WWW DG  

PC ¦ PlayStation 3 ¦ Xbox 360 ¦ Wii ¦ DS ¦ PSP ¦ Others ¦ DGC Grade Table

Lemmings PlayStation 2

Published by Sony Computer Entertainment Europe
Developed by Team 17
Release Date: Out Now
Price: £24.99

Earlier this year we reviewed Lemmings on the PSP and thought this modern day reworking of a longstanding classic was a success. We obviously weren’t the only ones and it’s no surprise that here we have a PlayStation 2 version of the game. Essentially the PlayStation 2 version of the game is identical to the PSP version, with one exception. The game features support for the EyeToy camera, which is certainly an intriguing inclusion. Let’s take a look at how the PlayStation 2 version fares.

As we’ve just said the game is practically identical to the PSP version so it’s best to make it clear right from the off that if you’ve already paid out for the PSP version you’re only going to be getting the 20 EyeToy levels that are included in the game that’s different from the version you already own. The game includes Special, Original and User levels. The 36 Special levels are levels which hadn’t appeared in any version prior to the PSP version. The Original levels consist of 30 Fun levels, 30 Tricky levels, 30 Taxing levels and 30 Mayhem levels. The game comes with an editor and you can play the levels you create as well as download other user levels and play them in the User section.

If you’re one of the few that have never played Lemmings, a little description is in order. Essentially you have to guide your Lemmings, who will appear, one by one, through a trap door, hit the ground and begin walking off towards any danger that awaits them. Your goal is to prevent them coming to any harm by bestowing one of eight special abilities on them so that they can navigate their way safely to the exit point. The abilities you can give to your lemmings are climber, floater, bomber, blocker, builder, basher, digger and miner. In any given level you can only designate a fixed number of these abilities and in the easier levels many of the abilities are unavailable. As the levels increase in difficulty you'll have more abilities to choose from as the obstacles, that you'll need to overcome to bring your lemmings home safely, become more problematic. Knowing what abilities to give your lemmings in a particular situation is the key to success and whilst this is initially easy it soon becomes quite difficult. That said the learning curve is quite gentle and the easy levels ease you in to game with no problems at all. Of course we should mention that the levels are time limited, which also adds to the challenge in later levels.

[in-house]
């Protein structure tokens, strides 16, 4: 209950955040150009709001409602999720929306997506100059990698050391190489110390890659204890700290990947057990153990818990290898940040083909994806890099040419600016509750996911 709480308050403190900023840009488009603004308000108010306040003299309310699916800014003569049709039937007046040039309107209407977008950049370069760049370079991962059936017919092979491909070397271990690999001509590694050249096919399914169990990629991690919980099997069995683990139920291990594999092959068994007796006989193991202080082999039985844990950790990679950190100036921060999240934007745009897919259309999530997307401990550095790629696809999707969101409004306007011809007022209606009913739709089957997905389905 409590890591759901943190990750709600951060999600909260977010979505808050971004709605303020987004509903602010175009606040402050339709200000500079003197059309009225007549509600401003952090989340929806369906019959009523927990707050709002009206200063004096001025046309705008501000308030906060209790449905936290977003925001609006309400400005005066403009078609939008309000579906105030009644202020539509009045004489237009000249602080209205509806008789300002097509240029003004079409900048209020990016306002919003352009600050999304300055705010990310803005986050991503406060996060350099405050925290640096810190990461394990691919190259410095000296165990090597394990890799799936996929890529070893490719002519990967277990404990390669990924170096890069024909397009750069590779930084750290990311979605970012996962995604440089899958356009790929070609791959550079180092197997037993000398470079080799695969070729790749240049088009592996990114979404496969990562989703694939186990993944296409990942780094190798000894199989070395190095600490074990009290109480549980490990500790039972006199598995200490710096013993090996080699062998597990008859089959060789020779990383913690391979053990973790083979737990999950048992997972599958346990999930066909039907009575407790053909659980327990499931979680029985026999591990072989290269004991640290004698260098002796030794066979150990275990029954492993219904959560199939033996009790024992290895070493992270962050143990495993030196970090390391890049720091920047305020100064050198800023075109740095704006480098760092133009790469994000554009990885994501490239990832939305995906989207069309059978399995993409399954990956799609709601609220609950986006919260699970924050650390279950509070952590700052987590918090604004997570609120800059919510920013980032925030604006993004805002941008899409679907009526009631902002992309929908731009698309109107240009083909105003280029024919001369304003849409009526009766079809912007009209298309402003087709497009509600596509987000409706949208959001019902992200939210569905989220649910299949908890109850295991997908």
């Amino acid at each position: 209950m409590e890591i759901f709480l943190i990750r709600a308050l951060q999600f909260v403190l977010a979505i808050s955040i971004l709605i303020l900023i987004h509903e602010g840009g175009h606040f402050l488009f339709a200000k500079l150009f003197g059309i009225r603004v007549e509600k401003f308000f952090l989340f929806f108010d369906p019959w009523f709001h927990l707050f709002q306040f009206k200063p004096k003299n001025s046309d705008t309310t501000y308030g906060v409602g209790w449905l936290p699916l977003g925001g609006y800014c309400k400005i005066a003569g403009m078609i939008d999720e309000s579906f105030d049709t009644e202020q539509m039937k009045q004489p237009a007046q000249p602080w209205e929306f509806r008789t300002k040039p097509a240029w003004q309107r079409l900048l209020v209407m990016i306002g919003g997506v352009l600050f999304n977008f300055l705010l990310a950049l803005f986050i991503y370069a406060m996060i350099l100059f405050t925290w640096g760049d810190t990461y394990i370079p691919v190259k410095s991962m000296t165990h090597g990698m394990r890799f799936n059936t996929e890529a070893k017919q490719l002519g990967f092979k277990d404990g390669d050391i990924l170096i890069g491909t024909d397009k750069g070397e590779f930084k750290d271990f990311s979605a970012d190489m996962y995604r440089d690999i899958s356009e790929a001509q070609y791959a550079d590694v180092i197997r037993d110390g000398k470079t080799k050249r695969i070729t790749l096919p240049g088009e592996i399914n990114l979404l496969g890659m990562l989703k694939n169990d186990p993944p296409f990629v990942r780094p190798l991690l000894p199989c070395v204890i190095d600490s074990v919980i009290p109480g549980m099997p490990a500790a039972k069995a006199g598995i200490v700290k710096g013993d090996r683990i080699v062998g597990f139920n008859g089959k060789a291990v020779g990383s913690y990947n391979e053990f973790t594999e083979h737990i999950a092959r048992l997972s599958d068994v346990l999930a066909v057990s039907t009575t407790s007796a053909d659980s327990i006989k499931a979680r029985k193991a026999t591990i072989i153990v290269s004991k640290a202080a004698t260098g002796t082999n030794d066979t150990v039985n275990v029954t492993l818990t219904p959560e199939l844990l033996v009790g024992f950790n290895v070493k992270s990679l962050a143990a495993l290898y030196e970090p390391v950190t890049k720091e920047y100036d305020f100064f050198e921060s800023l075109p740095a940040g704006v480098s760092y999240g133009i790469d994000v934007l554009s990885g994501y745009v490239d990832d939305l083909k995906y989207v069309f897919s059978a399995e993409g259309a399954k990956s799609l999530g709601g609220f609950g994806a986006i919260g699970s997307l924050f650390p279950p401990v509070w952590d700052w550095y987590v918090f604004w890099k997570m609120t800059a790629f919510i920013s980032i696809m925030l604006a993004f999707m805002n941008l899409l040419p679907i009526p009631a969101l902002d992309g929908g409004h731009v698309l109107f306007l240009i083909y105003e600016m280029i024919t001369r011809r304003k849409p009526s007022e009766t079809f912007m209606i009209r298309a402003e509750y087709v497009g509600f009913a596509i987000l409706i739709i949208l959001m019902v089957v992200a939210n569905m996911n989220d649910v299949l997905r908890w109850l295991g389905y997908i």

The PlayStation 2 exclusive section has been designed solely for the EyeToy camera. Here you have 20 levels where you’ll have to use parts of your body to guide your lemmings to safety. You don’t have to bother with giving your lemmings specific roles because it’s completely down to you to get them home safely. You’ll have to use your arms as bridge or carry them to a safe spot amongst other things. Sometimes you’ll have to interact with the locations to remove obstacles. It’s not as forgiving as most EyeToy experiences and having an ideal amount of light in your room is a must, more so than any other EyeToy game we’ve played to date. You can’t just swing your limbs around wildly either you’ll end up destroying your lemmings. It’s a frustrating experience to be sure and one that requires a lot of thought if you are to succeed. I found the levels quite difficult and didn’t progress beyond the first five levels that are initially unlocked.

In terms of how it looks and how deaf gamer friendly Lemmings is, it’s exactly the same as it was on the PSP. The game has that cartoon appearance that Team 17 are well known for (which you’ll instantly recognise if you’ve played any of the recent Worms titles). It’s a look that really suits the nature of the game. All instructions and tutorial messages are shown in text so you’ll have no problems in learning how to play the game or in understanding what needs to be done in the EyeToy version. You can see an onscreen timer that shows you how much time you have left to rescue your lemmings. The load times are pretty snappy and you won’t have to wait long should you need to retry a level.

If you didn’t pick up Lemmings for the PSP then this PlayStation 2 version is a good choice for any who are fans of the series or who just fancy a puzzle game. The EyeToy levels are far more demanding than other EyeToy experiences I’ve had so far and whilst they certainly show potential they aren’t worth purchasing the game, so if you own the PSP version then the PlayStation 2 version shouldn’t be considered. However if you have a choice of purchasing either of the two versions then I would go for the PlayStation 2 version because it retails for £10 cheaper, you’re getting the contents of the PSP game thrown in (and it was an enjoyable game after all) and you can always have a giggle with the 20 EyeToy levels. We’ve spotted it online for as low as £17.99 which certainly makes this quite an appealing budget priced puzzler.

Overall Game Rating 7.5/10

Deaf Gamers Classification


(Click the letter or here for details)

If you didn't pick up the PSP version of Lemmings then this is definitely the version to go for as it's practically the same game with 20 additional levels supporting the EyeToy camera.